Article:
GENEVA (Reuters) - The head of the World Trade Organisation stepped into an escalating row over currency policies on Tuesday, saying growing disputes about exchange rates could threaten global trade and economic recovery.
WTO Director-General Pascal Lamy said governments had largely resisted resorting to conventional trade measures such as higher tariffs to protect jobs in the wake of the crisis.
Disorderly currency movements could damage stability in the trading system, especially if they were seen to be the pursuit of comparative advantage through exchange rates, he said.
“In other words, the hard-won path towards stability and trade-led recovery could be put in serious jeopardy by uncooperative currency behaviour,” Lamy told a meeting of the WTO’s 153 members.
“I believe history will judge us harshly if our collective efforts towards exiting the economic crisis were to be frustrated by short-sighted individual rent-seeking.”
Lamy has in the past refused to get involved in discussions about currencies, arguing that such matters are primarily the responsibility of the International Monetary Fund -- a view he repeated on Tuesday -- but the comments indicate his concern.
Currency tensions are likely to dominate next month’s summit of the G20 developed and emerging economies in Seoul.
The United States and European Union are calling on China to let its yuan appreciate, China has condemned lax monetary policy in the United States for distorting the global economy, Japan and Switzerland have been selling their currencies to ward off deflation and emerging economies from Thailand to Brazil are seeking to block inflationary capital inflows.
WTO rules do include an article that requires members not to circumvent trade agreements through exchange rate policy, but this measure has never been tested in a WTO dispute.
Lamy declined to comment on the bill passed by the U.S. House of Representatives that would allow the U.S. government to treat China’s undervalued currency as a subsidy and impose countervailing duties in response.
Lamy also told WTO members he hoped leaders at the G20 would send a clear political signal that they were ready to enter the end-game of the Doha round.
The Doha round was launched in 2001 to free up global commerce and help poor countries prosper through trade, and the poorest developing countries are keen to secure its benefits.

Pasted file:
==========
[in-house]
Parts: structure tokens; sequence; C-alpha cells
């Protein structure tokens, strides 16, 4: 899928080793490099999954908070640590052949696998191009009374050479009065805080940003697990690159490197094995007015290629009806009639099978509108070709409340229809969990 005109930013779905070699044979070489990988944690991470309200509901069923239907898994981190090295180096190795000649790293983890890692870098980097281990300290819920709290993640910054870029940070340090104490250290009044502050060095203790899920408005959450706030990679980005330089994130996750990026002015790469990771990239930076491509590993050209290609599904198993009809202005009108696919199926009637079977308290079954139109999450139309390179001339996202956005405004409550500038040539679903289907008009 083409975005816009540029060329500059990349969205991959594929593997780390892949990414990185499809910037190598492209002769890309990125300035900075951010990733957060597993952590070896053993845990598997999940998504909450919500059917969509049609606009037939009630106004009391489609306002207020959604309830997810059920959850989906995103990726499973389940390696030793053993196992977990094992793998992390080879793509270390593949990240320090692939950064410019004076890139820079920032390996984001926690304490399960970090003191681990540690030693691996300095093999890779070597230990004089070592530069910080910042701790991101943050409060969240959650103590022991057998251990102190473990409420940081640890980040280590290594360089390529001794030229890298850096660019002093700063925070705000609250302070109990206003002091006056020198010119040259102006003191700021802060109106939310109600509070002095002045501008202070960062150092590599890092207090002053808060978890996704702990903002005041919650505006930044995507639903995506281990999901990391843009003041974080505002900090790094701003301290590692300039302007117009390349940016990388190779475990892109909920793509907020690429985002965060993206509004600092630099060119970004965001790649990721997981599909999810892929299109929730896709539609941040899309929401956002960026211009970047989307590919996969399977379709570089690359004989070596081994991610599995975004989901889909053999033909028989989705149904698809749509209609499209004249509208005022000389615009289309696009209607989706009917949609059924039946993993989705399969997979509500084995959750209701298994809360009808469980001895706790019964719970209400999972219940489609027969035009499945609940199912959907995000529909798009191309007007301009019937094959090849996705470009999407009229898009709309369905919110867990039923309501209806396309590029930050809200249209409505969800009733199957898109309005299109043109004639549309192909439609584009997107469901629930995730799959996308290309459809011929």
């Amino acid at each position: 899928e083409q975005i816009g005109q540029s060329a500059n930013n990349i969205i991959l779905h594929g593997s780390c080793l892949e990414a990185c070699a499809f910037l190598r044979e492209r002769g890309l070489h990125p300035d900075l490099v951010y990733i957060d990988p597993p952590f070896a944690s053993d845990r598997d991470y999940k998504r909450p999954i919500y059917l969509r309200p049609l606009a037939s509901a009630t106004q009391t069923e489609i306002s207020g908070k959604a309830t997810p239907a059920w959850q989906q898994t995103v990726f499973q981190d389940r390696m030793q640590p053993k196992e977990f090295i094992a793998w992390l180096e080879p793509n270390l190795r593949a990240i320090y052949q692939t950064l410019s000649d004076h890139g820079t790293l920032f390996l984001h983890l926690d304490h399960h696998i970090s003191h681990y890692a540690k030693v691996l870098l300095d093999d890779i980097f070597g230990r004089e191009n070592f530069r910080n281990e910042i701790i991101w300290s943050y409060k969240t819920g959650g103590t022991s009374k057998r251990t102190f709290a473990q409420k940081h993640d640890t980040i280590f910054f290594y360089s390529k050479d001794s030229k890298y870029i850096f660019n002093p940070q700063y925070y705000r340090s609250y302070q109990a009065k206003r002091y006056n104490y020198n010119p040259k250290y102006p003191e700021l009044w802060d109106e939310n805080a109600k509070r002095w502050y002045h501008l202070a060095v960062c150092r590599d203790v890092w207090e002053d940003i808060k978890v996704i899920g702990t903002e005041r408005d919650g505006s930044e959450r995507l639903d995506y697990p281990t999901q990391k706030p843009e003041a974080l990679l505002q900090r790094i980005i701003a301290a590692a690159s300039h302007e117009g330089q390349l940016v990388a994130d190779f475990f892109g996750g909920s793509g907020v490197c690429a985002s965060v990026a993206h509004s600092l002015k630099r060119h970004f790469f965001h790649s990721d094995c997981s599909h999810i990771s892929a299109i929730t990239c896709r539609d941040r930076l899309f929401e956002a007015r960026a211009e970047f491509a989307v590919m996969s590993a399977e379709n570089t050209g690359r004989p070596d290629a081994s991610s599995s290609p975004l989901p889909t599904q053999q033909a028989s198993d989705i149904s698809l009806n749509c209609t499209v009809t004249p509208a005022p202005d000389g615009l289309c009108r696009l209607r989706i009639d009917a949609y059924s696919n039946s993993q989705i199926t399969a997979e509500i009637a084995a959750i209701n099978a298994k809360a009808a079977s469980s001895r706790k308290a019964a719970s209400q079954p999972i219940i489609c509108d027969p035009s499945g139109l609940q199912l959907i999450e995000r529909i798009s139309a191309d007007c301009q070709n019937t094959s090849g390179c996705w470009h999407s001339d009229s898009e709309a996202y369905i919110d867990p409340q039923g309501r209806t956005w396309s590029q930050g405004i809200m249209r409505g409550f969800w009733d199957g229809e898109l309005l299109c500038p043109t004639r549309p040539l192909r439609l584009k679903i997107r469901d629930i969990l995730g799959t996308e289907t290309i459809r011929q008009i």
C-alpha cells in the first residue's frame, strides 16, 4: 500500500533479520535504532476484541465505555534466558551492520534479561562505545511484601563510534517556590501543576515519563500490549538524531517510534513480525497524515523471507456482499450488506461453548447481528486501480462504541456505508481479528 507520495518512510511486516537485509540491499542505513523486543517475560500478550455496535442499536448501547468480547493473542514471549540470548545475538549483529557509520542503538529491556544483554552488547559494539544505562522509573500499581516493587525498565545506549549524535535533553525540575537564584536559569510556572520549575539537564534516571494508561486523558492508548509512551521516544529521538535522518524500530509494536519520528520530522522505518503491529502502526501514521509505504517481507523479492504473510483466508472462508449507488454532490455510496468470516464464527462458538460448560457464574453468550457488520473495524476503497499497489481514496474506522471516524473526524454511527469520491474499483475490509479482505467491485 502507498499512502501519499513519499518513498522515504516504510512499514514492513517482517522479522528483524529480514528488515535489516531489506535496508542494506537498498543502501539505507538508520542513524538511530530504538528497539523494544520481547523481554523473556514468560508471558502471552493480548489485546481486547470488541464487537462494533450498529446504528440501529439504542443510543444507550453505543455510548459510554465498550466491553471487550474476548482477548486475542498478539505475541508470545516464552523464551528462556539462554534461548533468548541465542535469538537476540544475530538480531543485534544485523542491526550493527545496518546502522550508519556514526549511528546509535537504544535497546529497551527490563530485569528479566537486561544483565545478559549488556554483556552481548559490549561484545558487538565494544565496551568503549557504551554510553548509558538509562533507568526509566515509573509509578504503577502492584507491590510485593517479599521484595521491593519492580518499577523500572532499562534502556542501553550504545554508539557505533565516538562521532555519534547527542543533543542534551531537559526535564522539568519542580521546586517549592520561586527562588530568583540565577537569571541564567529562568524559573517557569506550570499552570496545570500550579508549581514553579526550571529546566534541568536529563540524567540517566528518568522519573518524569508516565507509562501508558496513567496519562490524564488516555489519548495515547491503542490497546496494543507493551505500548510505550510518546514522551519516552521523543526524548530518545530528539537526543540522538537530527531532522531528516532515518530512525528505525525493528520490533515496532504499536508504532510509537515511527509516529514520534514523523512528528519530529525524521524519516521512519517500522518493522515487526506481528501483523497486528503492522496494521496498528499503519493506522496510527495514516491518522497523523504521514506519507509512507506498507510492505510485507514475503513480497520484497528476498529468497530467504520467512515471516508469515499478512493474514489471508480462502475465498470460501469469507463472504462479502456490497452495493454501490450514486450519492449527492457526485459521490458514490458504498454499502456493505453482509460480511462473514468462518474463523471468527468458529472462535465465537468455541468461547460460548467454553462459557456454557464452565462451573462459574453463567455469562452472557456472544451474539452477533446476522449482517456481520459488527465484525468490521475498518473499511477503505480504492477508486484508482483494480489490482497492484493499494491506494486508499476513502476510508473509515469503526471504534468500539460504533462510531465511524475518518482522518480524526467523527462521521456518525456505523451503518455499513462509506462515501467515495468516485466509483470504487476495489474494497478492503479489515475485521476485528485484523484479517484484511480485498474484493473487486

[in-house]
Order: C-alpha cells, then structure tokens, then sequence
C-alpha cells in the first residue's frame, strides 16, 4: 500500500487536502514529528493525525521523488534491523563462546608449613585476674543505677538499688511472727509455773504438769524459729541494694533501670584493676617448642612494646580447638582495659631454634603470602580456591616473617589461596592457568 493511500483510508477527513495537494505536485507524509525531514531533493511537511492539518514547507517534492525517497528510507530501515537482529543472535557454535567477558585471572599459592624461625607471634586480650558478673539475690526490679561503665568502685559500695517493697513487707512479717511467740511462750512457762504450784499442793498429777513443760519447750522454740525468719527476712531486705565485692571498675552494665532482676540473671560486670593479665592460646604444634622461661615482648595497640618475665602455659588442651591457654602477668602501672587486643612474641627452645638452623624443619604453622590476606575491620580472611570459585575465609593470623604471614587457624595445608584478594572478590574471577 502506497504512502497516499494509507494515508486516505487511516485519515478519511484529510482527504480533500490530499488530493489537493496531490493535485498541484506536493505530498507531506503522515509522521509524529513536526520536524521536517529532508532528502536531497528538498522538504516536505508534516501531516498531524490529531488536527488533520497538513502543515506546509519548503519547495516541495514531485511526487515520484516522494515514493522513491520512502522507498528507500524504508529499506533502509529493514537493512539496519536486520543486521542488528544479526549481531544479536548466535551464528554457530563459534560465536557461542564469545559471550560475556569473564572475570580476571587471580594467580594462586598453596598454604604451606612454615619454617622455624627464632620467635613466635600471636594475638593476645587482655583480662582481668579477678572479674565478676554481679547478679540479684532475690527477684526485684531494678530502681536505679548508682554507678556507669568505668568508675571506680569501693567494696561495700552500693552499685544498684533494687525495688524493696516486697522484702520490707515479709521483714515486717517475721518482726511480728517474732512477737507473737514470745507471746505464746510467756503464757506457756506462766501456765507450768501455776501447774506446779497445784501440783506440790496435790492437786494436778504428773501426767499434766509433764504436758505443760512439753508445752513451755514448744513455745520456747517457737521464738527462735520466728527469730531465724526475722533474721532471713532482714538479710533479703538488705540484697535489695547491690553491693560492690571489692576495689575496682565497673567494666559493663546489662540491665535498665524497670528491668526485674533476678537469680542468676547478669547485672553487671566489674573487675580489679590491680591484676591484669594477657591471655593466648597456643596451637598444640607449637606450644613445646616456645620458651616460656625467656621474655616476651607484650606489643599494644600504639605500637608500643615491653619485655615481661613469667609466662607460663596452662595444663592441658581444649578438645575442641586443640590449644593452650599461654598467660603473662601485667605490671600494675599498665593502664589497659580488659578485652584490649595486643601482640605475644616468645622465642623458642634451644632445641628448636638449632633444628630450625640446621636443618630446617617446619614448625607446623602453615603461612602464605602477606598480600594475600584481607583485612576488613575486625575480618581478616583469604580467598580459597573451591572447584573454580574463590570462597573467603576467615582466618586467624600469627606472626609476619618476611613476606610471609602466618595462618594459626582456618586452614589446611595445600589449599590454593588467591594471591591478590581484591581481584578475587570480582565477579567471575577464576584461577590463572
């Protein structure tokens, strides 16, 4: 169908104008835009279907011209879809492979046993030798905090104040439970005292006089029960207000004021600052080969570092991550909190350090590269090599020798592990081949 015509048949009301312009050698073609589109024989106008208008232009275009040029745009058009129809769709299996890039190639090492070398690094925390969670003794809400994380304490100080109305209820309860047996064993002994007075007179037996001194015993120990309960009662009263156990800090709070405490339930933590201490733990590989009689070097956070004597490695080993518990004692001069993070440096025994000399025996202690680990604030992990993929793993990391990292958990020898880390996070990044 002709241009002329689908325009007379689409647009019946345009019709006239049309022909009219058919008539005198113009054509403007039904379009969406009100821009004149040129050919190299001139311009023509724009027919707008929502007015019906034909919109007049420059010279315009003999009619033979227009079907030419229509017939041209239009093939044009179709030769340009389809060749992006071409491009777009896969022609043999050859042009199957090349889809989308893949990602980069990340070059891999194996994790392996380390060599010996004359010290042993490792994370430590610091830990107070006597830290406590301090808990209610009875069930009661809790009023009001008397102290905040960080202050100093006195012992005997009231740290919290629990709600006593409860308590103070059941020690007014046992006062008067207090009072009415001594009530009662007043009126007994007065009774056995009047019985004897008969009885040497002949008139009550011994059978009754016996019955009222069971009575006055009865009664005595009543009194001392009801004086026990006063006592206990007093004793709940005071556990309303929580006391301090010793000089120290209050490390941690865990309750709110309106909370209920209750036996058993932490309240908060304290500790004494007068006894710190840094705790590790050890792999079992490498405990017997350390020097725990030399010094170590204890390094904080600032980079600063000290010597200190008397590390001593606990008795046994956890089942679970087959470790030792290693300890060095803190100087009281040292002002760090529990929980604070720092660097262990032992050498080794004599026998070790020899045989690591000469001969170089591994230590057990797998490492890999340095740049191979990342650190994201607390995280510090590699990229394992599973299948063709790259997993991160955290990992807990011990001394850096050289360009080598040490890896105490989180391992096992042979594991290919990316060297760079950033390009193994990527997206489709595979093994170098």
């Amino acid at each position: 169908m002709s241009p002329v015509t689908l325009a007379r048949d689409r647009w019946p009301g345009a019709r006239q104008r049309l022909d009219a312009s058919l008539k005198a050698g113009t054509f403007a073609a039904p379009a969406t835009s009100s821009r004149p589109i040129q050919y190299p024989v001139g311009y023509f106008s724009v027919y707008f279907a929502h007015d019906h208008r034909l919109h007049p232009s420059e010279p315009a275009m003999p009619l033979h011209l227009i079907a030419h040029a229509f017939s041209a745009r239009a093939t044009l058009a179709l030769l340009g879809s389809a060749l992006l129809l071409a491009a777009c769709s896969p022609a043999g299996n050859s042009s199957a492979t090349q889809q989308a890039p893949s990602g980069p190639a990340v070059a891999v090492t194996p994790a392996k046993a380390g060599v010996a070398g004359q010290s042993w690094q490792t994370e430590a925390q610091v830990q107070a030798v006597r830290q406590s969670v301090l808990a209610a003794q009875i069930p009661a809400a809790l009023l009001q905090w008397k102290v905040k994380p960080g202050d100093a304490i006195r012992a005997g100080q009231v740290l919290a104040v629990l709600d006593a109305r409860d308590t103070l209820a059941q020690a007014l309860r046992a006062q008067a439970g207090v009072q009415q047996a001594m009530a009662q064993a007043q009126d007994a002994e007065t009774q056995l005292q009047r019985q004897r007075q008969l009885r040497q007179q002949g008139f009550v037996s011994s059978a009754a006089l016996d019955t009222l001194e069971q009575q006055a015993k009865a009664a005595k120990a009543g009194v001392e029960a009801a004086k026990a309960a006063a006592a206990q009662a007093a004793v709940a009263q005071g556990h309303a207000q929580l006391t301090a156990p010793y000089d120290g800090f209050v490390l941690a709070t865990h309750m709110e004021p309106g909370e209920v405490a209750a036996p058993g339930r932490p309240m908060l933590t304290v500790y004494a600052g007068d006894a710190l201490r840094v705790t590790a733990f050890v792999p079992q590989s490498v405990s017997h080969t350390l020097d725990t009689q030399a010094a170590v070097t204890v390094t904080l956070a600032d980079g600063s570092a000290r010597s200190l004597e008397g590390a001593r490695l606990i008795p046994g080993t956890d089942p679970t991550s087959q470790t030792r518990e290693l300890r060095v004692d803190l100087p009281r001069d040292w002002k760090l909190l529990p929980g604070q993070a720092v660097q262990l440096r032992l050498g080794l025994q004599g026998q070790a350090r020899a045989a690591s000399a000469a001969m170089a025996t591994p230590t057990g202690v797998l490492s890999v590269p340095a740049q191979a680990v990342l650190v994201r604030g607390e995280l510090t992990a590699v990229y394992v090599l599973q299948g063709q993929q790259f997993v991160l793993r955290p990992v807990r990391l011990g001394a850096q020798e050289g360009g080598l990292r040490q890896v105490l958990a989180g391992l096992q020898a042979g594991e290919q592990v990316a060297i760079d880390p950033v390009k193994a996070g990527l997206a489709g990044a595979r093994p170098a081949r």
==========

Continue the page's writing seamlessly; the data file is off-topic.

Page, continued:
But it has been virtually deadlocked since an abortive meeting of ministers in July 2008, largely over differences between the United States and big emerging economies such as China, India and Brazil over the extent each should open up.
Lamy said a series of meetings of small groups of ambassadors in Geneva in recent weeks to brainstorm the issues had got trading powers engaged again and identified the main gaps. But they had been less successful in establishing where governments could be flexible and make trade-offs.
Ambassadors will hold another round of small-group talks and then WTO members will assess after the Seoul summit what the next steps should be.
Delegates at the meeting expressed broad support for the approach, as long as all members were kept informed, and several countries including Japan, Mexico and South Korea said 2011 now offered a window of opportunity finally to conclude the talks.
Differences persist over domestic farm subsidies in rich nations, a safeguard allowing poor countries to raise tariffs to withstand a destabilising flow of food imports, and calls for duty-free zones in some industrial sectors.
But many negotiators believe it now simply requires a political push from U.S. President Barack Obama, Chinese Premier Wen Jiabao and other leaders.
“What we need is for Mr Obama and Mr Wen to look each other in the eye and say ‘Let’s get this done!'. If they do, we can do it,” said one diplomat from an industrialised country.
Editing by Stephanie Nebehay and Kevin Liffey